A year and a half ago, I wrote a piece condemning the pernicious "To Catch A Predator," NBC's wildly popular vigilante entertainment on "Dateline." After wooing would-be child predators over the Internet in conjunction with a seriously questionable "watch-dog" group called Perverted Justice, "Dateline"'s Chris Hansen would meet the men at the "child's house." Before local law enforcement took down the sexual predator, Hansen would spend a few minutes humiliating them. As I wrote then:
Hansen sets the show up as a supposed resource to inform parents of the dangers lurking on the Internet. But, after eight shoots and 15 hours of broadcast episodes of one predator after another--after another, after another--it's clear this is no longer informative; it's just lurid. Hansen is not the heroic investigative reporter he pretends to be; he's an entertainer, creating a black-and-white world of good and evil that allows the audience to cheer as bad guys are taken out, while simultaneously appealing to viewers' own twisted perversions. ...
On one particularly nightmarish episode of "To Catch A Predator," a youth-center rabbi is confronted by Hansen. Believing that Hansen is a police officer, the rabbi solemnly admits he was up to nothing good and inquires as to what happens next. It is only when Hansen reveals that the man is being filmed for "Dateline" that the rabbi really loses it, lunging at Hansen and screaming "Oh, no!" The threat of the law is nothing compared with the threat of exposure.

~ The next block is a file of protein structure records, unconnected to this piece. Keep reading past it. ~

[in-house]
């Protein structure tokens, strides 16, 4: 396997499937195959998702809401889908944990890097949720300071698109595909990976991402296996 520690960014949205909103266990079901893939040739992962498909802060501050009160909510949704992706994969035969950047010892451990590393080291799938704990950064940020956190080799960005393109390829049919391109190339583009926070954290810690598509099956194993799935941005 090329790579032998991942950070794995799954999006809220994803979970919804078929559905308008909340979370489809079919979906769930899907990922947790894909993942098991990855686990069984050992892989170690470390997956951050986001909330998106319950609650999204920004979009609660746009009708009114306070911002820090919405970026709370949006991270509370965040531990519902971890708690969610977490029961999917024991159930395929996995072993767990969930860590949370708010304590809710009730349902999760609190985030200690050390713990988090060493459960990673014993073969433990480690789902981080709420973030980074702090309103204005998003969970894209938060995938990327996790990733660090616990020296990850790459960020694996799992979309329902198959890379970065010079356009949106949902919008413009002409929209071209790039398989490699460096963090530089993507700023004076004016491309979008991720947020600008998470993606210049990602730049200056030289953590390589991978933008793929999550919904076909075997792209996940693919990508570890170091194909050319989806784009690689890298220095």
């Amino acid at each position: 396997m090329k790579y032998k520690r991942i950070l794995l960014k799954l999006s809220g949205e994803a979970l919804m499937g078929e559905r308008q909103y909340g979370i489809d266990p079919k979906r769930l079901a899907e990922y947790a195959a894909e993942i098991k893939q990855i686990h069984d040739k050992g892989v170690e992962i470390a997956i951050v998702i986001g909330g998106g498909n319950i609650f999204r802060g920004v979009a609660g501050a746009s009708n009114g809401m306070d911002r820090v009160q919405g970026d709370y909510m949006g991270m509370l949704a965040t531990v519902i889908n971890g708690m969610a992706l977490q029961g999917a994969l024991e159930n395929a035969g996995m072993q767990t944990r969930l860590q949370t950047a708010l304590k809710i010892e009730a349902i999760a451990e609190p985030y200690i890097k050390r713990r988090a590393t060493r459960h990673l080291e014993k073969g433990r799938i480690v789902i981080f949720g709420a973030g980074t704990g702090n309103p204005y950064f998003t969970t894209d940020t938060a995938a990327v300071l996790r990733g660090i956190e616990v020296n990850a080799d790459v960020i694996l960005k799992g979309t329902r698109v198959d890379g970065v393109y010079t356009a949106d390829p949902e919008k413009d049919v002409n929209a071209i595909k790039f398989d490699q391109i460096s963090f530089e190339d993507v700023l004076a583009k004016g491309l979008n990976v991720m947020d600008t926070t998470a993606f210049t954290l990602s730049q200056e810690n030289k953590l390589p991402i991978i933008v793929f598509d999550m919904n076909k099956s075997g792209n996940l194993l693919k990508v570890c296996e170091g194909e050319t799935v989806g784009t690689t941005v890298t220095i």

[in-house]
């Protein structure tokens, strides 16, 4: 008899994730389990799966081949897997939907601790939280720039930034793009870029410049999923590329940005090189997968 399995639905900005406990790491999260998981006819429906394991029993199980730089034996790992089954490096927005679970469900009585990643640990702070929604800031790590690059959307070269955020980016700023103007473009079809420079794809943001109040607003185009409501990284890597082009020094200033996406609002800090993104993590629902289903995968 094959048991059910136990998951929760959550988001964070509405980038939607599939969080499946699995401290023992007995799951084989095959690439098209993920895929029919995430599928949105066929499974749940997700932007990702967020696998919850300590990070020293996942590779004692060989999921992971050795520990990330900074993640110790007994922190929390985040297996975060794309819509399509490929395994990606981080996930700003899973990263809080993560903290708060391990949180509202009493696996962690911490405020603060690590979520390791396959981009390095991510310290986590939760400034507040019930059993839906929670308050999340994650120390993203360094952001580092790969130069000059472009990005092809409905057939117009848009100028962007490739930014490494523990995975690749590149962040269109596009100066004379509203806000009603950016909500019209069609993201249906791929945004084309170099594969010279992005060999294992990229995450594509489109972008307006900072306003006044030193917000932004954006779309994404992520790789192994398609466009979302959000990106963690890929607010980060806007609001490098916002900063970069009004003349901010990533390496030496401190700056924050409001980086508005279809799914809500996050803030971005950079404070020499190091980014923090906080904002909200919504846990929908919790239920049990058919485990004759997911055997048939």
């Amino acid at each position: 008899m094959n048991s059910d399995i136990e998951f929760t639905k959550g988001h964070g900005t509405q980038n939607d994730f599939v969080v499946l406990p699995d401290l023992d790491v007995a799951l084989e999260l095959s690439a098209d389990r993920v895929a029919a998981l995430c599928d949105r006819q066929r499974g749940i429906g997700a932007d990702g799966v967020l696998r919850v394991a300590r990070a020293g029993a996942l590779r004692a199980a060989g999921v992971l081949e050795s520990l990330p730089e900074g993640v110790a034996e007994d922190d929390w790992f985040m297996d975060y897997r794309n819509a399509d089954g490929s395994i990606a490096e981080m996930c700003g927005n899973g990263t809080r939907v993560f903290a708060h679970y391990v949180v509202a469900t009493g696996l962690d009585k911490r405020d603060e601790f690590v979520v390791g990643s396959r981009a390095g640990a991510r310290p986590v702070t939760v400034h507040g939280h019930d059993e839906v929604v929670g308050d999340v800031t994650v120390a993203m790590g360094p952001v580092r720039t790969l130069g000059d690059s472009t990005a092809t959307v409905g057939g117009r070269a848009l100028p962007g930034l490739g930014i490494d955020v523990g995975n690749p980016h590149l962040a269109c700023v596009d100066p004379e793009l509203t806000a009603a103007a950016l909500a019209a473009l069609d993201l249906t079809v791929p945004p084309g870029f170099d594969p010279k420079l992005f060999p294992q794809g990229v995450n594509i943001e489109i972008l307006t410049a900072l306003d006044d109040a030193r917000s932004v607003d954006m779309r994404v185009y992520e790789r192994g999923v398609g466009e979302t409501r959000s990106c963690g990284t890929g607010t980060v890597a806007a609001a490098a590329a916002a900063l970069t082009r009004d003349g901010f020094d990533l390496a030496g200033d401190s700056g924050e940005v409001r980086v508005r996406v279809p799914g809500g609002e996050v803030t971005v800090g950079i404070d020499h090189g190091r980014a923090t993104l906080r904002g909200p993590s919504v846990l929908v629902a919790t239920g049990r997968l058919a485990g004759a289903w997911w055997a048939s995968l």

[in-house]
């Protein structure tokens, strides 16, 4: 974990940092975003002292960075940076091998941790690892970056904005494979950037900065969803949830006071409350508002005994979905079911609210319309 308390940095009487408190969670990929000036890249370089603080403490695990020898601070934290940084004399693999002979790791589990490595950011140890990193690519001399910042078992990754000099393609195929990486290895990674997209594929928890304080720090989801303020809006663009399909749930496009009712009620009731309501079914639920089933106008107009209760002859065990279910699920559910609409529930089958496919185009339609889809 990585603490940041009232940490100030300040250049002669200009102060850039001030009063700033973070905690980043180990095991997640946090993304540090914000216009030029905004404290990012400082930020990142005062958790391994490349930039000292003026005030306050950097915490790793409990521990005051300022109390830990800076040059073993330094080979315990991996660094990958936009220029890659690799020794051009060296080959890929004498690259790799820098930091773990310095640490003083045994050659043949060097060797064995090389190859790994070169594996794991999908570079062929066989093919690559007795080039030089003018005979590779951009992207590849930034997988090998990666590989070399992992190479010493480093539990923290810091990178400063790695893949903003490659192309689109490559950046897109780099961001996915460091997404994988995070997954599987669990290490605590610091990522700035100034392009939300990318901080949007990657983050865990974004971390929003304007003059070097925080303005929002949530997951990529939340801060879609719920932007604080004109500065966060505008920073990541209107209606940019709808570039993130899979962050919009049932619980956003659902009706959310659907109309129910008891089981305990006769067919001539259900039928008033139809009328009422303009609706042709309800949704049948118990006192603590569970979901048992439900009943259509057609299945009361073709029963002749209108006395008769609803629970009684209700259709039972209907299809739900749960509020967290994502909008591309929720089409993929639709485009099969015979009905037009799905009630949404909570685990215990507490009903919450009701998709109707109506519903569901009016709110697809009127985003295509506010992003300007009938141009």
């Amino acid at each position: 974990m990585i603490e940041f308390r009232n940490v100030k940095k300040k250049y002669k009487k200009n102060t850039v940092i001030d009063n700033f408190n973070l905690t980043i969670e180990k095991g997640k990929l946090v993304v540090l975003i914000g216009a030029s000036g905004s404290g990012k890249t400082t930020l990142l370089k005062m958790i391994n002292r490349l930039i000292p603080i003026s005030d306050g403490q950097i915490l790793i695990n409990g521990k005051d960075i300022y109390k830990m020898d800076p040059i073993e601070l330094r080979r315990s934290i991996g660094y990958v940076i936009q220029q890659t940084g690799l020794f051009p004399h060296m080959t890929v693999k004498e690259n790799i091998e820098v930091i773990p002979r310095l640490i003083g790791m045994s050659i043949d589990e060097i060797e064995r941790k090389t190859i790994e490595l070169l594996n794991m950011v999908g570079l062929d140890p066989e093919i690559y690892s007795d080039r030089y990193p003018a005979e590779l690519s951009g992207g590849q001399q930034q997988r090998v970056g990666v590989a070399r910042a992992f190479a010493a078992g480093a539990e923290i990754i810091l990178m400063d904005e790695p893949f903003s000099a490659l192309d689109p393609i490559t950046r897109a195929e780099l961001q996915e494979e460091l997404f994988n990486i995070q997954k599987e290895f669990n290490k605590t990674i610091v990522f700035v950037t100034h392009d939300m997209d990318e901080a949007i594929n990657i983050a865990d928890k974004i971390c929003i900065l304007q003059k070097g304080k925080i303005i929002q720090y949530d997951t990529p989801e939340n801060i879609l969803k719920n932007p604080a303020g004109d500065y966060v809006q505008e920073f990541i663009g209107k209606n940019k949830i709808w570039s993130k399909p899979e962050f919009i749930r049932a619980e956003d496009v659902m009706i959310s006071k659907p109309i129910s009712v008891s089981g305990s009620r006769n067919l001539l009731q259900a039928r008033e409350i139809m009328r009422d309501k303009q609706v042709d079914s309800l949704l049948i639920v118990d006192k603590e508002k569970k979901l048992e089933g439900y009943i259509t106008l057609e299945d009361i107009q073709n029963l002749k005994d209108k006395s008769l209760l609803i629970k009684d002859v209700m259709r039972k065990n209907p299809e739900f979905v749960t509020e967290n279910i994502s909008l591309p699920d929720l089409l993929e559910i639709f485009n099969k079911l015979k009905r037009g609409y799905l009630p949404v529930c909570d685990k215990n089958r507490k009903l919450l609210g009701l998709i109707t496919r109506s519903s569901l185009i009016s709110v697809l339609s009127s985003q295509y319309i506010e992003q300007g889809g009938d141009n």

Well, it appears the inevitable has happened. During a "Dateline" sting operation, one of Hansen's "dates" promptly shot himself. So now, after an undisclosed settlement on a $105 million lawsuit, "Dateline" is finally taking the show off the air--for now. By all means let's catch child predators. But let's not pretend that airing film of it ad nauseam is a public service; let's not pretend it isn't meting out punishment before a fair trial; let's not pretend it's journalism; and let's not allow this to pass as entertainment.